A range of subtle updates for the 2021 model year improve the Accord's tech quotient without altering its excellence.

The Honda Accord offers an unusually broad breadth of appeal. Among the family sedan's many trims and powertrains, there's truly something for everyone—and each version is mighty compelling in its own way. There are affordable models for those on a budget, Sport models with handsome curb appeal, the upscale Touring trim offering near-luxury interior appointments, and the Hybrid providing fuel efficiency without sacrificing refinement. Honda has revised the lineup for 2021, but there's little need for hand-wringing here. Besides the elimination of the six-speed manual transmission, there isn't anything in the refresh to diminish the Accord's overall excellence. And it improves in a few meaningful ways.

Nip and Tuck

If Honda's freshening of the Accord for 2021 seems especially light, that's because it is. Tweaks at the front include a slightly wider grille and updated lighting elements, which include all-LED arrays on EX trims and above. Inside, the previously optional 8.0-inch infotainment touchscreen is now standard, and Honda has added rear-seat USB ports, a wireless smartphone charging pad, and wireless connectivity for Apple CarPlay and Android Auto as options.

HIGHS: Smooth and efficient powertrain, upscale trims deliver a near-luxury look and feel, generous standard features.

Safety and driver-assistance features are improved for 2021 as well. Honda recalibrated the Accord's lane-keeping assist and adaptive cruise control systems to behave more naturally. After a brief drive on the highway in heavy traffic, we can confirm that the adaptive cruise control no longer exhibits the rubber-band behavior of the 2020 model, instead allowing the Accord to slow more gradually as it approaches traffic and quickly get back up to speed once the left-lane dawdlers move over.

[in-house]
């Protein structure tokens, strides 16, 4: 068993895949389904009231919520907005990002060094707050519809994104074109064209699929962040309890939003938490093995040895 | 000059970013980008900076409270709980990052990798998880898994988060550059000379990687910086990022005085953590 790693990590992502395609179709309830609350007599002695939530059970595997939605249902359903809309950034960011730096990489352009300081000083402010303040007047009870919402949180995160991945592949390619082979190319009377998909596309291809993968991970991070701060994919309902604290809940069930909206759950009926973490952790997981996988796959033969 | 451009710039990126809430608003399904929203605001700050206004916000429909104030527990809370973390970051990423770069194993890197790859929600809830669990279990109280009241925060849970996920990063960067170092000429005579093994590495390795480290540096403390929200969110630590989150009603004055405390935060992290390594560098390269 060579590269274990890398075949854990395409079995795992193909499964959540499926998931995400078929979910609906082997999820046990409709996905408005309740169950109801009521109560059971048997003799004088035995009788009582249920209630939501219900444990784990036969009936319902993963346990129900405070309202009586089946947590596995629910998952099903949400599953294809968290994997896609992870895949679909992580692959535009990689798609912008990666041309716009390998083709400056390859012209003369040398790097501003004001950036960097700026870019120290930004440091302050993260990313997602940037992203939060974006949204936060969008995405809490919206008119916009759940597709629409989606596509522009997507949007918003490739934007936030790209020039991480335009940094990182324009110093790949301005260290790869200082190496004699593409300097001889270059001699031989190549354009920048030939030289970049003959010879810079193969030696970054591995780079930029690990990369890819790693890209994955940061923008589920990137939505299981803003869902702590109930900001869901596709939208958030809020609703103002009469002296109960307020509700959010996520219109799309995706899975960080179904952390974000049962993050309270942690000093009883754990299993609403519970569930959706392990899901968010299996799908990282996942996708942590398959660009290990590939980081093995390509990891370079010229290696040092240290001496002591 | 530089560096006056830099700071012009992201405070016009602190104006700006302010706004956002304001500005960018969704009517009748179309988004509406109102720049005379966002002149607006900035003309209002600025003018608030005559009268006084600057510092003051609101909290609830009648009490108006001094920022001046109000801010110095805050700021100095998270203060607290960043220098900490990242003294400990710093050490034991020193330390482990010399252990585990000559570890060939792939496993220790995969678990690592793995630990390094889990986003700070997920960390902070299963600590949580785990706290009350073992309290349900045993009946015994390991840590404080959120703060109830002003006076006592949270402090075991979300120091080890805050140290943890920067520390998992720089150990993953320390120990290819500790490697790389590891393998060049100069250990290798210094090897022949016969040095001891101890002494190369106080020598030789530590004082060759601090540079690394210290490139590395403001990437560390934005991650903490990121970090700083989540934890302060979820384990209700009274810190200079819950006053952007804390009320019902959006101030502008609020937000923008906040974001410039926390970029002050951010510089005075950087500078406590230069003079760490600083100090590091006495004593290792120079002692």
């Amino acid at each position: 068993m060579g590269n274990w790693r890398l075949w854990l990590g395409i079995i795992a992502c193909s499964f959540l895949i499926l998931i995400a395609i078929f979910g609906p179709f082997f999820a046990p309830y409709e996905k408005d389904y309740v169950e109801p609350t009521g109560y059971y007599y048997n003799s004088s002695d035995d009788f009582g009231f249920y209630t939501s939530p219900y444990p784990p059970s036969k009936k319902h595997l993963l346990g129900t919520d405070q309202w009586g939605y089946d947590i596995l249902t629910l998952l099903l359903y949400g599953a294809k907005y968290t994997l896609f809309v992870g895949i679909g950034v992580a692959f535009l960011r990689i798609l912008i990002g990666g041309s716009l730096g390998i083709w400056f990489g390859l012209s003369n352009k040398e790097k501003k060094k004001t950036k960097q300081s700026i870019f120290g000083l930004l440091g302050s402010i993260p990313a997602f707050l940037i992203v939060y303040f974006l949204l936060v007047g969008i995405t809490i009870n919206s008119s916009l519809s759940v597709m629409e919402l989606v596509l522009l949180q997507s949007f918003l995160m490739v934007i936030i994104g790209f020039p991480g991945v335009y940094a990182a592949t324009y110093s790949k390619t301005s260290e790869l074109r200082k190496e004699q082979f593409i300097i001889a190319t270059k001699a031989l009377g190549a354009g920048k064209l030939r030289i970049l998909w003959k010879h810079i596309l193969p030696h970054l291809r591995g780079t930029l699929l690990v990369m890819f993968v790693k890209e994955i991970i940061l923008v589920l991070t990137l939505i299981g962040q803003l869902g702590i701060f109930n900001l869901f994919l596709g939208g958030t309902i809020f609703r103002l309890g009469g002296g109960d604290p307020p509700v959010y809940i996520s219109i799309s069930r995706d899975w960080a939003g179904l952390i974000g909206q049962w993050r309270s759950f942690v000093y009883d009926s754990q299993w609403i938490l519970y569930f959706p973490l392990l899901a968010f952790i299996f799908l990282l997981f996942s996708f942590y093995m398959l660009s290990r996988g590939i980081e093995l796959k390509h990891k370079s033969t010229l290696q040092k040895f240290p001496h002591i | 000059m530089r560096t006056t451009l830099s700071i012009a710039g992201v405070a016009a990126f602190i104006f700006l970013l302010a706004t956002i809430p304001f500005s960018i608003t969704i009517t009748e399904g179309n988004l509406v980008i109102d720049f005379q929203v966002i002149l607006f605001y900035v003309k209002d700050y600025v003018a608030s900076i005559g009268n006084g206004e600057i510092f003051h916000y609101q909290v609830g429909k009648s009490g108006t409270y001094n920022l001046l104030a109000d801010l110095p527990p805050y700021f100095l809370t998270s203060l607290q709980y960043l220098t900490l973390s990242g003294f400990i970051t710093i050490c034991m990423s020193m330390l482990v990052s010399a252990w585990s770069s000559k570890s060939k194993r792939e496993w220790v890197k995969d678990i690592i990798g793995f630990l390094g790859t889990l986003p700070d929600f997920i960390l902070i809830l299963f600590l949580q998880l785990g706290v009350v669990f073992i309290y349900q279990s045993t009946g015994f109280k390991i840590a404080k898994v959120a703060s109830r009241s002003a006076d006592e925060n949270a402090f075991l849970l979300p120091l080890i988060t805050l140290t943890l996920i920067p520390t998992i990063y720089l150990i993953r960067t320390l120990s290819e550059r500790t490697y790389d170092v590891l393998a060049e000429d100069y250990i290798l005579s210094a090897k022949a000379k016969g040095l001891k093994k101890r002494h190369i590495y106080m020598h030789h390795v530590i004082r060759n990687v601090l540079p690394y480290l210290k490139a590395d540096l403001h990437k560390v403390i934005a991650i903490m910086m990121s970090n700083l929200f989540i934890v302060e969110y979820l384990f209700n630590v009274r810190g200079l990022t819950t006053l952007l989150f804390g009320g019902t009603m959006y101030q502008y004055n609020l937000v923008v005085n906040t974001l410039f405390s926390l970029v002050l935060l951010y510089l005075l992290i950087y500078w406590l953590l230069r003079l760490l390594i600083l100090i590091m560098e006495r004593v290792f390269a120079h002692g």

Our $38,050 Touring Hybrid test vehicle came loaded with features, including a head-up display, heated and ventilated front seats, leather upholstery and attractive 19-inch wheels. It also featured a new low-speed automated emergency-braking system that will apply the brakes if the driver is about to bump into an object at speeds between 1 and 5 mph. The only option was the sparkly Platinum White Pearl paint job, which cost $395.

Under the Hood

The Accord's crisp handling, balanced ride, and quiet cruising demeanor all carry over unchanged. The suspension tuning strikes a nice balance, with the Accord delivering confident handling while managing to expertly edit out road imperfections.

LOWS: Styling updates are a little too subtle, clamorous engine sound under heavy throttle, EV mode only goes for about one mile.
Honda made some slight adjustments to the hybrid system's power delivery for 2021, with the intention of providing stronger acceleration in Sport mode. The alterations are predictably subtle. At our test track, the 2021 model pulled off a 7.1-second zero-to-60-mph time, which is similar to the last version we tested in 2018. What's more noticeable are the changes to the power delivery in the normal driving mode, which exhibits a calmer demeanor under acceleration.

The Honda's hybrid powertrain is unlike any other in the market. The 143-hp 2.0-liter inline-four can generate electricity or directly drive the wheels in low load situations (think highway). In most situations, the 181-hp electric motor provides the propulsion. When you crack the whip, both the engine and motor combine for 212 horsepower, but off the line the Accord feels like a torquey EV because that's what it is; the electric motor makes 232 lb-ft of torque at 0 rpm.

As in the pre-facelift models, the 2021 Accord Hybrid still exhibits some coarse grumbles from the engine under heavy throttle. Fortunately, fuel economy remains practically the same, with the 2021 model's EPA combined estimate remaining 48 mpg and the highway score moving up a tick from 47 to 48 mpg. But that's for the lower-spec models riding on 17-inch wheels. The Touring trim rides on 19s and carries a 43-mpg combined and a 41-mph highway rating.

These updates, as minimal as they are, provide meaningful enhancements to the Accord's appeal without deviating from its winning formula. The alterations to the hybrid powertrain may not result in measurable improvements at the test track, but they help deliver a subjectively better driving experience. And the fact that Honda resisted the urge to jack up the price means that the Accord Hybrid Touring remains an outstanding anomaly—a luxurious sedan that gets economy-car mileage, no sacrifices required.

Source: caranddriver.com

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